The Dalcroze approach is used little, if ever, in most music classrooms, yet it is just what students need. Please consider my rationale in the American Dalcroze Journal here.
In the Education Week article here, I explain where a few football and teaching analogies can come in handy.
Article in Teaching Music about the initiative to save string programs in our schools here.
My latest classroom management article appearing in Education Week here.
Trouble with parents? My new article in Education Week about two-way parent communication here will help!
Kevin Mixon’s “Japanese Pictures”, a Level 2 concert band composition, is being released through Carl Fischer Music in Spring 2012. All royalties from the sale of the piece are being donated to Music for Relief (www.musicforrelief.org), an organization of musicians, music industry professionals, and fans providing disaster relief to survivors of the 2011 tsunami in Japan, as well as people in need around the world.
Listen and download the professional recording here:
To further enrich learning, Kevin is corresponding with students, rehearsing and conducting performances without fee for any band whose students raise additional funds for Music for Relief. There is no set amount required for fund-raising; the primary goal is that students take initiative in some way to help the cause (e.g., collection at concert, during lunch periods, etc.). Please contact Kevin to discuss ways your students can work directly with the composer: firstname.lastname@example.org.
This new composition, with both spirited bravura and lyrical sections, draws from tuneful folk melodies and aggressive taiko (drum) ensemble rhythms to introduce students to traditional Japanese music styles. In addition to advancing musical skills in a multicultural context, performing the piece also teaches students that their artistry can be used to help others in need. Creativity, empathy, and diversity skills are all part of 21st century learning standards that will adeqately prepare young musicians for future success. This is a deeply enriching interdisciplinary learning opportunity!
All teachers have had these students: rude, bullying, belligerent…or maybe the opposite: withdrawn, shy, chronically absent. We usually try much harder with the quiet ones.
What do we tend to do with the aggressive ones? Yeah, it’s easy to throw them out and get on with the business of teaching and learning, isn’t it? Besides, we try to call their parents and often realize part of the issue is that parents are unresponsive as well (the topic of an upcoming blog entry). So, we kick the kid out of class and he or she becomes the temporary responsibility of the principal. But that kid will be back…and so will the problem.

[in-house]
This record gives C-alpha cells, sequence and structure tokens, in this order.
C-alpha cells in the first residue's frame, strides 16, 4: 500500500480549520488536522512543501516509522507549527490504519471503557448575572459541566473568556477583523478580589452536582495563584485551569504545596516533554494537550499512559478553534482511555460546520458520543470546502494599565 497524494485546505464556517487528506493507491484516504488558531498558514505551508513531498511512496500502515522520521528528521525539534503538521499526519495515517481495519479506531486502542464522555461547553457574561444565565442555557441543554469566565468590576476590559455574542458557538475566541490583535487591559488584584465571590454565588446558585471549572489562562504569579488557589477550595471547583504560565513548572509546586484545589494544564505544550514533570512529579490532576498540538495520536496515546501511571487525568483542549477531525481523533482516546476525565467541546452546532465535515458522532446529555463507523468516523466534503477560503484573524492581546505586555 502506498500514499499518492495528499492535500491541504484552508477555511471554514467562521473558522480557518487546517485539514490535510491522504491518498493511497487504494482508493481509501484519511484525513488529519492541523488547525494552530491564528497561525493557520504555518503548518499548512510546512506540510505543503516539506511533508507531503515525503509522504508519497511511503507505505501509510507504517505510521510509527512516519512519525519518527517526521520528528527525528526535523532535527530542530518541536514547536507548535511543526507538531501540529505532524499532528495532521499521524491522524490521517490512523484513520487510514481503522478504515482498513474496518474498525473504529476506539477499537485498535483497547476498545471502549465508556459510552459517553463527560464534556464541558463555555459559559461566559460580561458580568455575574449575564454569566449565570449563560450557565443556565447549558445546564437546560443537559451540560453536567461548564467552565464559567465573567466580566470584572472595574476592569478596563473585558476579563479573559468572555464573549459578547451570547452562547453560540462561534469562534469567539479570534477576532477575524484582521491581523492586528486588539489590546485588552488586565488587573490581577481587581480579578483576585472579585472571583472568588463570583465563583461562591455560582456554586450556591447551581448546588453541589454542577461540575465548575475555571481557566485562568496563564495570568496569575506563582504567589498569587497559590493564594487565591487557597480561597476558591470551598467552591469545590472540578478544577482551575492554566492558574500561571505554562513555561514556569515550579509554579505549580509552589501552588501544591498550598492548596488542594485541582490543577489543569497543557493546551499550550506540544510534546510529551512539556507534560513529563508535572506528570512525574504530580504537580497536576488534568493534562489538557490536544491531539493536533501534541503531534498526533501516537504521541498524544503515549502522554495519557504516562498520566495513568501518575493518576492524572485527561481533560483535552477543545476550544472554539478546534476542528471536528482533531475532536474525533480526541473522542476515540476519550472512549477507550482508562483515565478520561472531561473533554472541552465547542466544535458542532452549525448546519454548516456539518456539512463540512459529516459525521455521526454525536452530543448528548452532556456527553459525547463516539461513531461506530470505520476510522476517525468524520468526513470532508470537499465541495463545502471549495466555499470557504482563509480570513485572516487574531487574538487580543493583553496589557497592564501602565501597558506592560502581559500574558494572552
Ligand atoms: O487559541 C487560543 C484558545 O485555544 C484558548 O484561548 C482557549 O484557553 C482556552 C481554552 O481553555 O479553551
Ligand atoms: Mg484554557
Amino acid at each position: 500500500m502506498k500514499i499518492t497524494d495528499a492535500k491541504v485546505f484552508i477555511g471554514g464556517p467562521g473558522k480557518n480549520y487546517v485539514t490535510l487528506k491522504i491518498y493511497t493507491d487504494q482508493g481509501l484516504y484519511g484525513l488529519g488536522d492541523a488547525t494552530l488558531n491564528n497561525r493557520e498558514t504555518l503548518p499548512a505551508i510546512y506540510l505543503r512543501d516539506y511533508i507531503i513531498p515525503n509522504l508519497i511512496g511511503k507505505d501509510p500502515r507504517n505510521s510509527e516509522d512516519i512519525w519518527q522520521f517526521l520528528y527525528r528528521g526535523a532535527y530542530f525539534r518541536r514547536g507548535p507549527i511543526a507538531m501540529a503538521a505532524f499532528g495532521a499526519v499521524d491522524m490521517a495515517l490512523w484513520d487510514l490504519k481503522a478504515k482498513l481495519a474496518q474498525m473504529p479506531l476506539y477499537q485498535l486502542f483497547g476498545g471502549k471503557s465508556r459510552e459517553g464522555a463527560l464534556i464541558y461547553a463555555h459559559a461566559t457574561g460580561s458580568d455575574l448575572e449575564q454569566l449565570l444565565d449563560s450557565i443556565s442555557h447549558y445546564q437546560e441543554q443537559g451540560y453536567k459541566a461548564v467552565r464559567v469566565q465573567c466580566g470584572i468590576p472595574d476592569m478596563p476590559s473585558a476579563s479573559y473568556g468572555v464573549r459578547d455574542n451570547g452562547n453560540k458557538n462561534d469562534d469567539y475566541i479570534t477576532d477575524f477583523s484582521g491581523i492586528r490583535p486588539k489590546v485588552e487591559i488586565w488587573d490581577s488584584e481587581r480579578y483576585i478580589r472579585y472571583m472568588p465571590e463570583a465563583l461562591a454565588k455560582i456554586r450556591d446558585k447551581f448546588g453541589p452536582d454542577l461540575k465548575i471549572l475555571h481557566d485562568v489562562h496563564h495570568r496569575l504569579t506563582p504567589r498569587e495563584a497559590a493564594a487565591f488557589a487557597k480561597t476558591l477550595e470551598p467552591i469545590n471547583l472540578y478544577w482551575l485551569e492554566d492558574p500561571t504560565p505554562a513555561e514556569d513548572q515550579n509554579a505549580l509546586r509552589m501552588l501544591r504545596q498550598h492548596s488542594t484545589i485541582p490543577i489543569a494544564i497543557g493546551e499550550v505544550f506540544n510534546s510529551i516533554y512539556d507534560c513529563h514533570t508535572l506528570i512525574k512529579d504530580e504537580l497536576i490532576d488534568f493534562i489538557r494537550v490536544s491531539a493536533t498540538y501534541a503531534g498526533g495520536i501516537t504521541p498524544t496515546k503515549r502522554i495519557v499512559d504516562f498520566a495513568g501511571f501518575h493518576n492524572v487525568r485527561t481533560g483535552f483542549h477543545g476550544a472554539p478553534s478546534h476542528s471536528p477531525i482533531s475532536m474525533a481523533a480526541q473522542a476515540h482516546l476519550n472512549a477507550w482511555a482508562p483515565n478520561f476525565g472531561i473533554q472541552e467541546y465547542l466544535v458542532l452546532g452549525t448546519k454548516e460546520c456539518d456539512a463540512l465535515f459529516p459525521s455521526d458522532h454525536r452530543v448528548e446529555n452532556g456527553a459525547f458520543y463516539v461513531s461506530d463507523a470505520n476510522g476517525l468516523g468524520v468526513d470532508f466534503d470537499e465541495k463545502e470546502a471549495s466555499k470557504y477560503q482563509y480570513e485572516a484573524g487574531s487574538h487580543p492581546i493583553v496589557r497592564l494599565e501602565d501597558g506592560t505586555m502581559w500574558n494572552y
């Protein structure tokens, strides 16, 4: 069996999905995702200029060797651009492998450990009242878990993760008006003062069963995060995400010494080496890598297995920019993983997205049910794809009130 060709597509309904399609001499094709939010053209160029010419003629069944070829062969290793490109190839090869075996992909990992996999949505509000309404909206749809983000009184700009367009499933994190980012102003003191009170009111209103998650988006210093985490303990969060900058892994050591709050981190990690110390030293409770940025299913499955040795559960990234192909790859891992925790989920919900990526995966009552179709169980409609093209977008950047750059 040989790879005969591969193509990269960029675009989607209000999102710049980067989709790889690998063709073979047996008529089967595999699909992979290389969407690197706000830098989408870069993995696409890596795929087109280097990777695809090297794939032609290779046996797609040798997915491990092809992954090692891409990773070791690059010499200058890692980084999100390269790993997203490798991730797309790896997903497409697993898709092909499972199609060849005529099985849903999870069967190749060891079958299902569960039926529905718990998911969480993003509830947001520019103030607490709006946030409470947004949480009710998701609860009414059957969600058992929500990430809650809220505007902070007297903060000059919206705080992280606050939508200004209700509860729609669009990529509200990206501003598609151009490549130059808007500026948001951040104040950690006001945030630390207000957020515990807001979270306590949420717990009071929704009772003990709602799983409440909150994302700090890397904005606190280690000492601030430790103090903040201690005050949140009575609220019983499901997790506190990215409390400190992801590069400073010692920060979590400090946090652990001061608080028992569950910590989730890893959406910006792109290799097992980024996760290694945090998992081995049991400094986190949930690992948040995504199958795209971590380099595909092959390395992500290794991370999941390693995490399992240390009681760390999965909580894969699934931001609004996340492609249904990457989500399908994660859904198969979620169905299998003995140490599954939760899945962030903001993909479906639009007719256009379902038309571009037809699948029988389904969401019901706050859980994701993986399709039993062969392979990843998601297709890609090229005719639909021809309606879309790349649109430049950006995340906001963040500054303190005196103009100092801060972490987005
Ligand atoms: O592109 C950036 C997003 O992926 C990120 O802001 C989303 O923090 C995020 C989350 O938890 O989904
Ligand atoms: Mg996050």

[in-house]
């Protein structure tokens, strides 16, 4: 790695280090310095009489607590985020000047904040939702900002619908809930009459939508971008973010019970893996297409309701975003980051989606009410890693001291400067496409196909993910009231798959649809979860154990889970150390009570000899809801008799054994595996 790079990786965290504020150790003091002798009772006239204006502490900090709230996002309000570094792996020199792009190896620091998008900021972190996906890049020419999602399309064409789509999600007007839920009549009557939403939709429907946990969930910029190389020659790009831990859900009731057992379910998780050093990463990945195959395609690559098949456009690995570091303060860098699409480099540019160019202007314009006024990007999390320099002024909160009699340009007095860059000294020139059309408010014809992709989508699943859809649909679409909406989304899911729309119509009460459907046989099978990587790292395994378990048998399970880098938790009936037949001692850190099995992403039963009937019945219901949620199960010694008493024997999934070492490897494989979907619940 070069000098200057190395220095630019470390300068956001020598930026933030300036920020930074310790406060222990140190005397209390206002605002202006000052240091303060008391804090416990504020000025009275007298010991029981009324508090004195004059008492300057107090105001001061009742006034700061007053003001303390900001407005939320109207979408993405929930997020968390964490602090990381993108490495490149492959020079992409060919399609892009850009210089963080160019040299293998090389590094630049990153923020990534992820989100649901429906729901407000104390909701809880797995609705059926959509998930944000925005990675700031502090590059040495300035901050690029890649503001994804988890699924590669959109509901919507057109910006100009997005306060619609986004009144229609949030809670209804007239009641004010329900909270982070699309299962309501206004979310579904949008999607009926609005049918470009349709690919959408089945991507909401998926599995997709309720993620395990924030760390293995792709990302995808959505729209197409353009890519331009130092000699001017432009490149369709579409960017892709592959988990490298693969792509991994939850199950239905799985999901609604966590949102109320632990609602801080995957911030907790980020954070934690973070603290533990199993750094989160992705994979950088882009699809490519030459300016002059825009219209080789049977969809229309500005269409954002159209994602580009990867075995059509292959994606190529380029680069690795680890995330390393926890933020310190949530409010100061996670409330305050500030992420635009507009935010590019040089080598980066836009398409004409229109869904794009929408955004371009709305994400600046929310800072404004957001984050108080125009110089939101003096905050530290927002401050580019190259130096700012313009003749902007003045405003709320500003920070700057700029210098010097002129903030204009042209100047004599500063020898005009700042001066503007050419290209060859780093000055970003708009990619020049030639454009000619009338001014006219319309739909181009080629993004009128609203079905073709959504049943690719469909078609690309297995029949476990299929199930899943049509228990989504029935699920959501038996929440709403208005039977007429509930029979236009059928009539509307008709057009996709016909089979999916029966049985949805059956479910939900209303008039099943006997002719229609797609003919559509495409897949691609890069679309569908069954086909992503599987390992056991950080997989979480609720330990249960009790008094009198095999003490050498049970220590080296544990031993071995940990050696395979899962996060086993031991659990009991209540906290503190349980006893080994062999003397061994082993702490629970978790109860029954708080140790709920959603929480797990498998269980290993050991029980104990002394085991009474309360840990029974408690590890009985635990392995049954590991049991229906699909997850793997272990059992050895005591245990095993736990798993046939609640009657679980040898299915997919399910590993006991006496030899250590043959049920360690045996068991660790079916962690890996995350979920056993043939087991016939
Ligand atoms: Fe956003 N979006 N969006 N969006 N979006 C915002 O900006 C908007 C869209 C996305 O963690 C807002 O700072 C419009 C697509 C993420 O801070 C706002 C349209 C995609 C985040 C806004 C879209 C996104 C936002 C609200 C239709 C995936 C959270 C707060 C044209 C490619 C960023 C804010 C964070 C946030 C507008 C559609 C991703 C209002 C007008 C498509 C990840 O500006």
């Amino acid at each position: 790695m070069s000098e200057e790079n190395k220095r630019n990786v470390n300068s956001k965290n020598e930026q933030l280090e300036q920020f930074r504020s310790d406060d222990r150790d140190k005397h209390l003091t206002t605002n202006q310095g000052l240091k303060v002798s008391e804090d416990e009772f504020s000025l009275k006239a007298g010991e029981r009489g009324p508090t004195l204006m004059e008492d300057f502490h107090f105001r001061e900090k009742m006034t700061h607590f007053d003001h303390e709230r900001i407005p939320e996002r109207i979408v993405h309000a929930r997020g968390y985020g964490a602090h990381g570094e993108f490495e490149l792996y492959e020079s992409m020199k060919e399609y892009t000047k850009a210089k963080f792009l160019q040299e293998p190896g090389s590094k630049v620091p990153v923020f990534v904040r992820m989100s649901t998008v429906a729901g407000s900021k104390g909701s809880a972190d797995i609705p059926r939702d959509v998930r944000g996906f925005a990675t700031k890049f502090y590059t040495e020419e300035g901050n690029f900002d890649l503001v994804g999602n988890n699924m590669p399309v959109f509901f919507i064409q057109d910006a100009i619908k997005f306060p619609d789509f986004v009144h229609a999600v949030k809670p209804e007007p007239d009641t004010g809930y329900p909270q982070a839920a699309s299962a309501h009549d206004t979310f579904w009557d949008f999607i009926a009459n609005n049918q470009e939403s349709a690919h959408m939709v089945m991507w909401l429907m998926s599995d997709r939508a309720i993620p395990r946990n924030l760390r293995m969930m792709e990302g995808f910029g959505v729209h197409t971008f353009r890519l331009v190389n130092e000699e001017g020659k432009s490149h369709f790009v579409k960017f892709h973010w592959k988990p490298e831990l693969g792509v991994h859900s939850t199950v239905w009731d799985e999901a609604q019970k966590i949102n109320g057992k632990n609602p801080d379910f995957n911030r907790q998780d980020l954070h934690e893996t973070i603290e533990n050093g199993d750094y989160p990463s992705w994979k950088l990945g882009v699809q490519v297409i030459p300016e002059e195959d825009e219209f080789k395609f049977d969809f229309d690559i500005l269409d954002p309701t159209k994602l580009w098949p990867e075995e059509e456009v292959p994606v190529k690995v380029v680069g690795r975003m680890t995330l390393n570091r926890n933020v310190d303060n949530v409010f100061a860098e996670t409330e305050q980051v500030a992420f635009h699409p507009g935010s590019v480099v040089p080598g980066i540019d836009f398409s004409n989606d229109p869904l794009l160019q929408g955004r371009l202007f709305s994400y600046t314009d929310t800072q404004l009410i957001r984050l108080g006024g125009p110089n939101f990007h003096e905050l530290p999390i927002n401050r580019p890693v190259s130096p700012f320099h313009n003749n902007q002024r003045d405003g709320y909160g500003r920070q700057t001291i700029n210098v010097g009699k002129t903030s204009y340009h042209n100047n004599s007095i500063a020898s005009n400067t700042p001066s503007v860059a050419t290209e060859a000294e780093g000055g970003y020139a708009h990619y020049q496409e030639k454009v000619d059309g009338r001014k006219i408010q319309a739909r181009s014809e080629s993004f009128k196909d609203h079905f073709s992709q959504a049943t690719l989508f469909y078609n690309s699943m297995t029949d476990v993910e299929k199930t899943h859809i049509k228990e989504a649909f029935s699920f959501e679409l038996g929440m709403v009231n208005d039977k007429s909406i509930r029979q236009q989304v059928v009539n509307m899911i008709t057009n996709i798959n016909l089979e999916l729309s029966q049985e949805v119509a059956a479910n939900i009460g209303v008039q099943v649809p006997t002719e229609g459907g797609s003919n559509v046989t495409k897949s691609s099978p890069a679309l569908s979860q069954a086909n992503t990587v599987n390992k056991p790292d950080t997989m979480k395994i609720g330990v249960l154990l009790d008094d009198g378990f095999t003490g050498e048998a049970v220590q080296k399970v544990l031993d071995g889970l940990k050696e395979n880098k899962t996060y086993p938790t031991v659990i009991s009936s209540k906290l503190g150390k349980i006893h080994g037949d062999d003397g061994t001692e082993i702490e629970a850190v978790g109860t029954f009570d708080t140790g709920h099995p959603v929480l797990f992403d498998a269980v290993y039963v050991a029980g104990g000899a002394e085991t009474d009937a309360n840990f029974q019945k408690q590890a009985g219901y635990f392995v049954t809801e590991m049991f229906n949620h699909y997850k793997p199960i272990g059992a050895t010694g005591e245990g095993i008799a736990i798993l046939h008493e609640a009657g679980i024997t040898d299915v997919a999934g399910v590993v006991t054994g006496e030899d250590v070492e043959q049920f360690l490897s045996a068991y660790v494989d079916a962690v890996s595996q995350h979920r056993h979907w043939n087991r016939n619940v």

Here are some ways to reach kids who don’t seem to care.
James Comer posits that there can be no significant learning without a significant relationship. Lee Canter offers a rule of thumb to foster this essential rapport and respect: recognize each student in a positive way each day. But what about those kids hard-to-reach kids?
Try Allen Mendler’s “2 X 10 Technique”. For 2 minutes during 10 consecutive days, try and build a relationship with the student, but do not mention classroom behavior or what s/he needs to do to be a successful student. Stick to neutral topics centered on what you observe the student likes. This might be drawing, rapping, playing a sport. Be sincere: these kids sense a poser easily, and then they surely won’t trust you, and trust is a critical component of positive relationships.
If you’re really pressed for time (and who isn’t during the school day!?), Jim Fay and David Funk have a variation in their “Love and Logic” method called the “One-Minute Intervention”. Approach the student 6 times in a 3-week period with a statement that begins something like: I noticed…,” completing the statement with something honest and true. As with the 2 X 10 Technique, don’t talk about classroom behavior.
Teachers consistently report that these two techniques help establish rapport with challenging students. But before any teaching strategy is effective, there has to be resolve on the part of the teacher. Are we really committed to reach and teach all students?
We won’t always be successful, but we always need to try. Fight on! Your students need you.
–Kevin Mixon, a National Board Certified Teacher from Syracuse, N.Y., is the Fine Arts Coordinator for Syracuse City Schools, author of Reaching and Teaching All Instrumental Music Students, and co-author of Teaching Music in the Urban Classroom